The first e-bike rental station will open in Windhoek’s central business district (CBD) in November this year.
This should be good news for everyone looking for affordable and sustainable mobility, whilst cutting costs on taxis.
An electric bicycle or e-bike is a bicycle with a battery and motor that provide the rider with plenty of extra support to go anywhere without exhaustion.
They are made and distributed by EBikes4Africa in Windhoek, with the main aim of empowering local communities through e-mobility and solar-powered services, a project that has been in existence since 2015.
Founder of EBikes4Africa, Bernhard Walther (35) told Youth Corner they want to provide affordable and sustainable mobility to Namibians and establish the first e-bike manufacturer and brand in the SADC regions.
“We want to help small scale entrepreneurs to use e-mobility to boost their businesses, make Windhoek an e-bike mecca, establish carbon-free last-mile deliveries in Windhoek,” he shared.
About the plan to open the first e-bike rental station at the new Nedbank head office, he said they will offer affordable rental of e-bikes to the public and start doing bike deliveries. They also have cargo bikes to offer green deliveries for bigger cargos.
Walther, who has a Master in Industrial Engineering and Renewable Energies, said e-bikes or SunCycles are very convenient, easy to use and fun.
“In a sunny country like Namibia, e-bikes and solar charging units are perfect to help reduce mobility expenses and get independent from importing fossil fuels.”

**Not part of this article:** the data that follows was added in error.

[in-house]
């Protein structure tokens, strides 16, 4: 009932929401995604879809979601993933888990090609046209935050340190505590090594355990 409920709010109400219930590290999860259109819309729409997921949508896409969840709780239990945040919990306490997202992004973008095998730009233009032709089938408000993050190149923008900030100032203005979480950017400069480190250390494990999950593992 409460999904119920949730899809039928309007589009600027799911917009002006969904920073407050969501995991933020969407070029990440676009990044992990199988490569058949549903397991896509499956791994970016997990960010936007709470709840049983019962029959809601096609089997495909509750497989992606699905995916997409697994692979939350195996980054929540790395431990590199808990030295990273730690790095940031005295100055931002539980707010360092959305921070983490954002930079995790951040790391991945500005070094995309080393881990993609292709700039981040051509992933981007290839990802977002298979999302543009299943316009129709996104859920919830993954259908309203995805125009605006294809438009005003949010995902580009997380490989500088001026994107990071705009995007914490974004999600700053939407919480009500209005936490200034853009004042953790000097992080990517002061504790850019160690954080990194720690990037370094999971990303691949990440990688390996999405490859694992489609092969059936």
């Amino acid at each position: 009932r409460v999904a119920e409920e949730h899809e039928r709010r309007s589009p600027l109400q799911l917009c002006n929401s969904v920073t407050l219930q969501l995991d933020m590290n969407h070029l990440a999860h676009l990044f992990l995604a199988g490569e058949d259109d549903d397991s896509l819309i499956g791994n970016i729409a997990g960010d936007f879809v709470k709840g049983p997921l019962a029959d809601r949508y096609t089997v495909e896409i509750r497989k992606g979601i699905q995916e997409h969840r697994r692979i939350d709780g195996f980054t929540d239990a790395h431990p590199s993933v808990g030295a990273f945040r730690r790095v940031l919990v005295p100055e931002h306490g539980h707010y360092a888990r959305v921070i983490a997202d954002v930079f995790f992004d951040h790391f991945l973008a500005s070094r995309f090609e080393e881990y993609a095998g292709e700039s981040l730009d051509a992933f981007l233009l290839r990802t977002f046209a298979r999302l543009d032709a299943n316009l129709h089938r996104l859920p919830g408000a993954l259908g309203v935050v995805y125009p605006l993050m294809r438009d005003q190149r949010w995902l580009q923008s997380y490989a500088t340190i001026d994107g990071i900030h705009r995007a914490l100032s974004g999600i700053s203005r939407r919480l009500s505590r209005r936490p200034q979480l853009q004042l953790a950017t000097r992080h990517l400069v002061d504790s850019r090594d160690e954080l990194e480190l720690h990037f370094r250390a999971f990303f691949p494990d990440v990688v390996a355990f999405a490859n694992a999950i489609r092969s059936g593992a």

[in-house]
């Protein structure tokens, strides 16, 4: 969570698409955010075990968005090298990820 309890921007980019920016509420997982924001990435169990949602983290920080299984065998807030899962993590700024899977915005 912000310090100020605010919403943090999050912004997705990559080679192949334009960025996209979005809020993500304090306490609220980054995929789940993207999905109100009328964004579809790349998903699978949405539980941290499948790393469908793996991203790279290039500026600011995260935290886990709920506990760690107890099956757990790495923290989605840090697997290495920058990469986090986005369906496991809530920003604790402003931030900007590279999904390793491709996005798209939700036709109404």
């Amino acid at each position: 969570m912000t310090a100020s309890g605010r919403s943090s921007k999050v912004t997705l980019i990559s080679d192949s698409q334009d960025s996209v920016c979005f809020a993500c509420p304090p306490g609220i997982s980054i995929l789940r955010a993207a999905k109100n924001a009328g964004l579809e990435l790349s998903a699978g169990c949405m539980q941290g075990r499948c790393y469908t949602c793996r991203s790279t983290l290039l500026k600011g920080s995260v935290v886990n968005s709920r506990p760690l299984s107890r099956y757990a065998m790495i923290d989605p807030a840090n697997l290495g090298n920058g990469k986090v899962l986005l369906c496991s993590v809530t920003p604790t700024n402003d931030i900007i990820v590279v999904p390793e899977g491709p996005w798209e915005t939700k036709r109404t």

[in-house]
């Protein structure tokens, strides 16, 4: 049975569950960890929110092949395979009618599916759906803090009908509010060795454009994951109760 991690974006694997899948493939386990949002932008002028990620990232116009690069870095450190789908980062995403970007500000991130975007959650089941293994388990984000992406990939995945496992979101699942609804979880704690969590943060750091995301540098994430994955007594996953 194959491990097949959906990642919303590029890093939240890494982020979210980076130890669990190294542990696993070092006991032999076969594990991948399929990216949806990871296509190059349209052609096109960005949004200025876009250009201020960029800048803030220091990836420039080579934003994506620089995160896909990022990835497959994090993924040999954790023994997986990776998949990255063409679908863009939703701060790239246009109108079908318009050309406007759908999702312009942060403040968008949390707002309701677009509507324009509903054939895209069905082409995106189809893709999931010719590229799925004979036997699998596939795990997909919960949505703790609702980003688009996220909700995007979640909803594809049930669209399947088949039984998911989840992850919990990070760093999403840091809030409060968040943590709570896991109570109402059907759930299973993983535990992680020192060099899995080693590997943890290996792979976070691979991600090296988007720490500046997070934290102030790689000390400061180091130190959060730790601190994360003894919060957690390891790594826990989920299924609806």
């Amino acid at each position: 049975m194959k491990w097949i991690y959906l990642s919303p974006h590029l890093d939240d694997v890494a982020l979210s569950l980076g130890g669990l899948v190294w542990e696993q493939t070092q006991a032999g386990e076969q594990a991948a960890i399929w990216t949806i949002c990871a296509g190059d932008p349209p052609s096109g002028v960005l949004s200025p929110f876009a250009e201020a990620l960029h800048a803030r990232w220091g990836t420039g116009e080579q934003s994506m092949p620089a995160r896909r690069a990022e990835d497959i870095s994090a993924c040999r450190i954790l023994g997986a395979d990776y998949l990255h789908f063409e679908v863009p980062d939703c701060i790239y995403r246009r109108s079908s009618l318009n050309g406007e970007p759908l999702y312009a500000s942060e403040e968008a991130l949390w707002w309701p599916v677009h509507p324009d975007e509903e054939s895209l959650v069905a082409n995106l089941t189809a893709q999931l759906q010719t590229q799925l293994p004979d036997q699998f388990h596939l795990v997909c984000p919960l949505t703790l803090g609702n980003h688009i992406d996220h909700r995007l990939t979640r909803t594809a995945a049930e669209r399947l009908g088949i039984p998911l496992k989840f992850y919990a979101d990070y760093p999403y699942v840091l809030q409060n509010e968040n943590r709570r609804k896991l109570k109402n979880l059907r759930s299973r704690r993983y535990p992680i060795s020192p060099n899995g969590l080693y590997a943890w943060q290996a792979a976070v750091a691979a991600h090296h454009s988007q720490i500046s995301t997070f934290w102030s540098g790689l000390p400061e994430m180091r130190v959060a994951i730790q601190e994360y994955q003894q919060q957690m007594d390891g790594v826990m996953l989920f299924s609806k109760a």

Their team is made up of 20 members, of which 10 are freelance delivery riders, two are frame builders and welders, two are in charge of the workshop and to keep the fleet running, one electric student in charge of the batteries and the solar systems, three students work on bicycle promotion activities and marketing, one international student to help organise operational structures.
He said the response from the public has been great; many companies and private people are interested in helping propel the vision of implementing this eco-friendly technology.
“Since my delivery vehicle was upgraded to SunCycle, it takes me half the time to get products to our clients. I can now easily reach parts of the city that previously took a lot of effort and energy,” shared Denzel Maende, who is a bike rider doing deliveries.
Another satisfied customer of the service is Anja Krenier, a commuter at the coastal town of Swakopmund, who was overjoyed with the locally designed electric two-wheelers from SunCycle.
“I use the SunCycle to commute to work almost every day. It is the perfect means of transport in Swakopmund, cycling safely along the beachfront on a cycling path – and it takes less time than driving the car.”
Walther said their plans involve cooperation with the Namibia University of Science and Technology (NUST) and the Innovation Design Lab (IDL).
“We will start the E-Mobility competence centre at IDL and get on board even more students to help us develop and build E-Bikes made in Namibia.”
The IDL at NUST is a centre of multi-disciplinary research applied to Namibian and African wicked problems.
“We also trained many mechanics in electric two-wheelers from other companies/tourist operators,” said Walther.